New York, May 30: Twenty years and four months after his mother had New Yorkers in ruptures during a royal visit, Prince Harry, too captured the fancy of the city's residents.
His visit mainly focused on charity and a commemoration of the Sept. 11 attacks. It was described as a somber visit, clearly designed to modify the prince's tabloid reputation as a party hopper with a penchant for blunders. Prince Harry laid a wreath at the site of the World Trade Center within hours of his arrival from London on Friday, May 29.
He also spoke to firefighters and relatives of 9/11 victims and looked over blueprints for the site's reconstruction. A memorial to the 67 British people killed at theWTC was dedicated in the British Garden at Hanover Square, where he planted the magnolia and attended a private meeting withvictims' families.
In the afternoon, he was accompanied by a British soldier, Joe Townsend, who lost both of his legs in Afghanistan, to the Veterans Affairs Hospital on East 23rd Street. He visited the prosthetics section and met wounded veterans. On Saturday, Harry is scheduled to visit the Harlem Children's Zone with PrinceSeeiso of Lesotho, who is his co-patron in a charity called Sentebale.
In the afternoon, the prince, an accomplished polo player, is to take part in a match on Governors Island, the proceeds of which will go to American Friends ofSentebale. Harry is scheduled to leave for home right after the match. The program has left little time for personal amusement.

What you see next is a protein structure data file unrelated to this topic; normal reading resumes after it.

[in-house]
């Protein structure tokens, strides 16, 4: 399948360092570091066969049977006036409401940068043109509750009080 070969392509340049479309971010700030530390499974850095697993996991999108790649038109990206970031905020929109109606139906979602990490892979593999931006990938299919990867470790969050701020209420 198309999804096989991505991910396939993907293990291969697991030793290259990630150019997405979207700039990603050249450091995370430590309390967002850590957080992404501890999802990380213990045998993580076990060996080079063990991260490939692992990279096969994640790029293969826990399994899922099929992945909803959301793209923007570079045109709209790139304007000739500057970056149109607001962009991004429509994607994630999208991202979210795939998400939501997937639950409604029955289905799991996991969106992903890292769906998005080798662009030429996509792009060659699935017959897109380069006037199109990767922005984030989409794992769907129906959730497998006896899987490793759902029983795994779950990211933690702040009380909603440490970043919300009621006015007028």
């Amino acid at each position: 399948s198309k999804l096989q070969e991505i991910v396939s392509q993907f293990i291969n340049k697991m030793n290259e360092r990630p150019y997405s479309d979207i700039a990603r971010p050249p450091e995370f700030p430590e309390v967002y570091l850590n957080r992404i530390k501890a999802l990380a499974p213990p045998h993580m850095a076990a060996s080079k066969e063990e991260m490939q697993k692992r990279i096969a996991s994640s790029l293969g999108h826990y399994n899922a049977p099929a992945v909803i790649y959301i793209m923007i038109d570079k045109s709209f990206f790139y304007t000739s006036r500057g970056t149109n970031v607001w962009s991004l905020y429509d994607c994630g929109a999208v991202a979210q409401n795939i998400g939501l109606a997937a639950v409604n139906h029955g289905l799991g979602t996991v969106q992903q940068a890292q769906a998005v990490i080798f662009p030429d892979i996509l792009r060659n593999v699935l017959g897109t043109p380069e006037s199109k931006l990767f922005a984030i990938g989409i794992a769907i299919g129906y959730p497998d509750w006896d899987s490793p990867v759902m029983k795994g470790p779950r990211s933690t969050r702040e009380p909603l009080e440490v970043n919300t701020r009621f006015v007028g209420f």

Peter Brown, a British publicist in New York who once ran the Beatles' management company and advised the Consulate on Princess Diana's visit in February 1989, said it all sounded familiar. When he was helping to plan Harry's mother's trip, the directive was clear: "She must at no time look like she was enjoying herself."
However, Diana did manage to enthrall, wowing an audience at the Brooklyn Academy of Music and attending a banquet at the World Financial Center. But she also toured the Henry Street Settlement on the Lower East Side and cuddled children with AIDS - pointedly without donning gloves - in the pediatric unit at Harlem Hospital Center.